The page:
During 1965, President Lyndon Johnson called Wilbur Mills, chairman of the House Ways and Means Committee, and said, “Wilbur, I’ve just been looking through the polls here, and I’ve only got a few weaknesses, and the worst of them is that I’m not doing anything for the old folks. I need some help from you.” The result? After the Congress passed Medicare and Medicaid legislation, it did not quite work out as they expected.
Today, looking at Medicare, Medicaid, and the American Families Plan, we will consider why it’s tough to predict the cost of entitlement spending.
Federal Spending Projections
Medicare and Medicaid
Medicare has had some unintended costs. However, we can’t do a dollar comparison of Medicare spending because of inflation. Instead, experts have used a percentage of taxable payroll to conclude that, by its 25th birthday in 1990, Medicare spent 64 percent more than projected.
Medicaid also gave us some surprises. When Medicaid was passed, no one ever expected the gargantuan amounts that would go to nursing homes. By 1993, sending one-third of its budget to nursing homes, Medicaid had created an industry.
The American Families Plan
Looking back at Medicare and Medicaid, you can see why it is tough to project future entitlement costs.
In its American Families Plan, the Biden administration proposes spending that includes childcare, education, and healthcare. The funding would come from extra taxes, additional IRS audits, and new IRS technology. A Penn Wharton Budget Model (PWBM) estimate disagrees with White House projections for its 2022-2031 budget window. Whereas the White House expects spending will be $1.8 trillion, the PWBM says the amount will be $700 billion more. Further disagreeing with the White House, the PWBM also expects a negative impact on the federal debt and GDP growth by 2050.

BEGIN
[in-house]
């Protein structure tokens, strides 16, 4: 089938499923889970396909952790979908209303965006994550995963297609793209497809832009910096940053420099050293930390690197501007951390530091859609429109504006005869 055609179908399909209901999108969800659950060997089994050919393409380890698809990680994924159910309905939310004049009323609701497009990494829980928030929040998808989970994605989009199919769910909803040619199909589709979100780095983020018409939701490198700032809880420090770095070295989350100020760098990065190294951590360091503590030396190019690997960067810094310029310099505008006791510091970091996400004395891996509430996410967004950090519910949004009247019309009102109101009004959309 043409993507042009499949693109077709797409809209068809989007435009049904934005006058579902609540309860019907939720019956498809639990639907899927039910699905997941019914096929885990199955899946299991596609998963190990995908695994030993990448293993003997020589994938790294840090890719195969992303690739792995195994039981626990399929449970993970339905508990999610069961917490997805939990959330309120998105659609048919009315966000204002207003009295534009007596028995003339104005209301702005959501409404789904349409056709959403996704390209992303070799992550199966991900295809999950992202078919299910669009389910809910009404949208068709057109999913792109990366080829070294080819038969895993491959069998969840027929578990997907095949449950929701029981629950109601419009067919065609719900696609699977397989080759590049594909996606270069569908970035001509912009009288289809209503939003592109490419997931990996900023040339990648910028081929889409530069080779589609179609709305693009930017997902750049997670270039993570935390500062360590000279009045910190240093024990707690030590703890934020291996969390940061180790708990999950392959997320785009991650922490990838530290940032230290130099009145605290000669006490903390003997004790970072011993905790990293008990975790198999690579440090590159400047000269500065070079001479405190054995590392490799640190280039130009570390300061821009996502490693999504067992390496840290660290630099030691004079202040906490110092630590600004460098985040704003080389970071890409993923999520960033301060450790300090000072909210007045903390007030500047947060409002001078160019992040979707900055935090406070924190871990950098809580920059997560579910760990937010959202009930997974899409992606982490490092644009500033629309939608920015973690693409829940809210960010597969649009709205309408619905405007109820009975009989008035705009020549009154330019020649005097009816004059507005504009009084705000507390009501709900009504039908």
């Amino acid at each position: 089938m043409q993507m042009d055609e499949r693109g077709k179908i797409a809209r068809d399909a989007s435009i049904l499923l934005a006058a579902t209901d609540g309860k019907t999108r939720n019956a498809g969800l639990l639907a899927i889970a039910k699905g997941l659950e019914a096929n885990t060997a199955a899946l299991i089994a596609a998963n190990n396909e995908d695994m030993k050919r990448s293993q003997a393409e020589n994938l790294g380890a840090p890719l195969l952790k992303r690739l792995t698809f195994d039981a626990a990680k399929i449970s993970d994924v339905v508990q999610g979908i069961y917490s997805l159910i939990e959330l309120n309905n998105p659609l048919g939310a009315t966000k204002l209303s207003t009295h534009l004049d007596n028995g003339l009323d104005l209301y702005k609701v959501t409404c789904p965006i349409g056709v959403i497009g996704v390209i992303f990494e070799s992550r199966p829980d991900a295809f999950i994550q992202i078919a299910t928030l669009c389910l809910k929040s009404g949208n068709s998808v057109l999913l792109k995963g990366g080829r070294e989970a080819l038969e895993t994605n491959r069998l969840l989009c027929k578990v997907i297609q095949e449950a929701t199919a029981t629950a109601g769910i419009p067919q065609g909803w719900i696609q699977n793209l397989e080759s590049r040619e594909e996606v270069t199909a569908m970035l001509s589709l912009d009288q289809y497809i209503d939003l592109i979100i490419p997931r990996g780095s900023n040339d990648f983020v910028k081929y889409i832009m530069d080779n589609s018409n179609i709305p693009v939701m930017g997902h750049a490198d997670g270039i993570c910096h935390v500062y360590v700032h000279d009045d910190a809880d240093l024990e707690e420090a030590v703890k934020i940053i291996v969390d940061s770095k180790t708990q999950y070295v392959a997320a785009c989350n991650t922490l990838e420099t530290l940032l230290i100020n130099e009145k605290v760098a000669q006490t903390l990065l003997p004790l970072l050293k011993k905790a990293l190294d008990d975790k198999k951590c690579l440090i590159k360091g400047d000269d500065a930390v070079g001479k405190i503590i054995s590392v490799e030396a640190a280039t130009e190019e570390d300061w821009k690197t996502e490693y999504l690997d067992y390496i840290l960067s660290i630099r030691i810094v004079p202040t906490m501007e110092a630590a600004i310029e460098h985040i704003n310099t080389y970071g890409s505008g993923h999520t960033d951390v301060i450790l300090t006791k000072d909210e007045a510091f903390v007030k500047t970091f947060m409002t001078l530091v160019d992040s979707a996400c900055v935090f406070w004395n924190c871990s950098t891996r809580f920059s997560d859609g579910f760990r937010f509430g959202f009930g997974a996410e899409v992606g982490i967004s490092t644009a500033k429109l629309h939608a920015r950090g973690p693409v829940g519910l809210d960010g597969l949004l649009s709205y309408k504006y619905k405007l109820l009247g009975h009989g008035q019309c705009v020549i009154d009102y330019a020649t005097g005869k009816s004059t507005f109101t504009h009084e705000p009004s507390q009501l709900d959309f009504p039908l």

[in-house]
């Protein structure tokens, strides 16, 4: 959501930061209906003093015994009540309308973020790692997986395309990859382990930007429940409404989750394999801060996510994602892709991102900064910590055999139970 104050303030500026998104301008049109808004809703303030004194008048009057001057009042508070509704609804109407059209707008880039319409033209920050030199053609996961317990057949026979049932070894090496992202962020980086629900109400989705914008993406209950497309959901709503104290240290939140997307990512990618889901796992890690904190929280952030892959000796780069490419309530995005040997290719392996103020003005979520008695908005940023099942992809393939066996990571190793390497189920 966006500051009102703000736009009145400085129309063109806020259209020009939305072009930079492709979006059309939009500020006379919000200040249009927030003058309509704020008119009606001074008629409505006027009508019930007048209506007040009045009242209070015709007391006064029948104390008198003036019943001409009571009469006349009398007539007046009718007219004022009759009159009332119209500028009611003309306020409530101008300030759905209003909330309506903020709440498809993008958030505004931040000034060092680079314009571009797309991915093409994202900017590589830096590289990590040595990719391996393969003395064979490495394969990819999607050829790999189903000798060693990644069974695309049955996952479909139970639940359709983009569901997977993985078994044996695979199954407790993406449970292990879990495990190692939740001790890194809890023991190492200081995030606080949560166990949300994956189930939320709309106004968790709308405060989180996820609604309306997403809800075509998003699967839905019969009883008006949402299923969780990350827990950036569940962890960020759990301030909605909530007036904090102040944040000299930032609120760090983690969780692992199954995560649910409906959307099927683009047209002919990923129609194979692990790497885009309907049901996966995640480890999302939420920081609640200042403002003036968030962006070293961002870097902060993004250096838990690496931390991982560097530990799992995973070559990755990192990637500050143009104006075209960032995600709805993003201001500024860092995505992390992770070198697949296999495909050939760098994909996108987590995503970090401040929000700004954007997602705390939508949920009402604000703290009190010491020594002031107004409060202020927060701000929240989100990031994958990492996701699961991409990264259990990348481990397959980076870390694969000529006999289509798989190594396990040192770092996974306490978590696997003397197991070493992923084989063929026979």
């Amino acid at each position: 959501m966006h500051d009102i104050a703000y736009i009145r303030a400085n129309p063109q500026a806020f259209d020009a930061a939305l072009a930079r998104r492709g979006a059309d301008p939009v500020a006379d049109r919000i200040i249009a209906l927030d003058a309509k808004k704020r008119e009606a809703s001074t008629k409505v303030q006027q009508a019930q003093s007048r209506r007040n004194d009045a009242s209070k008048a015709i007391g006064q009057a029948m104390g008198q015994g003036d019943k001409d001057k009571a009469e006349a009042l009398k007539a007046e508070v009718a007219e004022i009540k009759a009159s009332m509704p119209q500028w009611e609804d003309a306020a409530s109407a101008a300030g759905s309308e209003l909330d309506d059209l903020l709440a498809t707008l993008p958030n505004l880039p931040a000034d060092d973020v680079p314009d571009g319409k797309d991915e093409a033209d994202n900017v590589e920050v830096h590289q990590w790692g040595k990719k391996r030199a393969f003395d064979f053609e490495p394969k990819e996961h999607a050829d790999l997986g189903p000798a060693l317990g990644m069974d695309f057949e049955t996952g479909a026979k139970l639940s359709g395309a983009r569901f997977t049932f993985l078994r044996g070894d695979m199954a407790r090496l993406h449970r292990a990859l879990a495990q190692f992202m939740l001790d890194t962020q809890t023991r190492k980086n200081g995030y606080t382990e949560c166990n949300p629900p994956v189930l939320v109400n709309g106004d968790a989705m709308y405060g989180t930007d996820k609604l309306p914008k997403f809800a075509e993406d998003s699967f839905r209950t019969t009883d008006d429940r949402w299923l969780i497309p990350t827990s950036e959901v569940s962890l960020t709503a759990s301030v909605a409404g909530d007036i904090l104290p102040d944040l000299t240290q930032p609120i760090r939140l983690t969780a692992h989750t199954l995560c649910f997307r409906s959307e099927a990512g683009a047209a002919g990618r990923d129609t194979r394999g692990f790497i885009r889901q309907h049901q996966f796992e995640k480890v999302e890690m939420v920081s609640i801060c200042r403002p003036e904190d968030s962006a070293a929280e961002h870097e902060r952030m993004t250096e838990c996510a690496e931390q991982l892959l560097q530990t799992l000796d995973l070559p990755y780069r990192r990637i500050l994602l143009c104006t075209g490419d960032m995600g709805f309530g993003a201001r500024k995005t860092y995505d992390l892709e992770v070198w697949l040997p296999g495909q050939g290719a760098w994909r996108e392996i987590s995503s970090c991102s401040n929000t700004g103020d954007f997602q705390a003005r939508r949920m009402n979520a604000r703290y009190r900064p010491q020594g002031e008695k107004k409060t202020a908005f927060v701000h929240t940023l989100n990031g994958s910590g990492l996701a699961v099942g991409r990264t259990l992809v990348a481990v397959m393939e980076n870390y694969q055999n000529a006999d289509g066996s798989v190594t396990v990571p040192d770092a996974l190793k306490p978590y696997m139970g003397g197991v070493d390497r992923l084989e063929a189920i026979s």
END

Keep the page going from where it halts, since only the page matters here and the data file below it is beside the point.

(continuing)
Our Bottom Line: Entitlement Spending
Entitlement spending occupies a hefty portion of the federal budget. (I’ve outlined the big slices.):
Including Medicare, Medicaid, and Social Security, it encompasses immense spending and depends on countless decisions from many millions of people. I suspect there is no way to avoid the unintended consequences created by legislation.
But what we do know is whether we believe in a government that spends more or less on social programs. So, returning to where we began, we could not predict where the Medicare and Medicaid budgets would go. Neither can we know for sure what the American Families Plan will cost.
But each of us knows whether we expect more or less from government.
My sources and more: For Medicare spending history, The Washington Post Fact Checker delighted me with an accurate analysis. Then, for my current version of conflicting spending projections, this White House fact sheet, the Penn Wharton Budget Model, and FactCheck.org were ideal. (Interestingly, the University of Pennsylvania is the home of PWBM at the Wharton School and FactCheck through The Annenberg Public Policy Center.)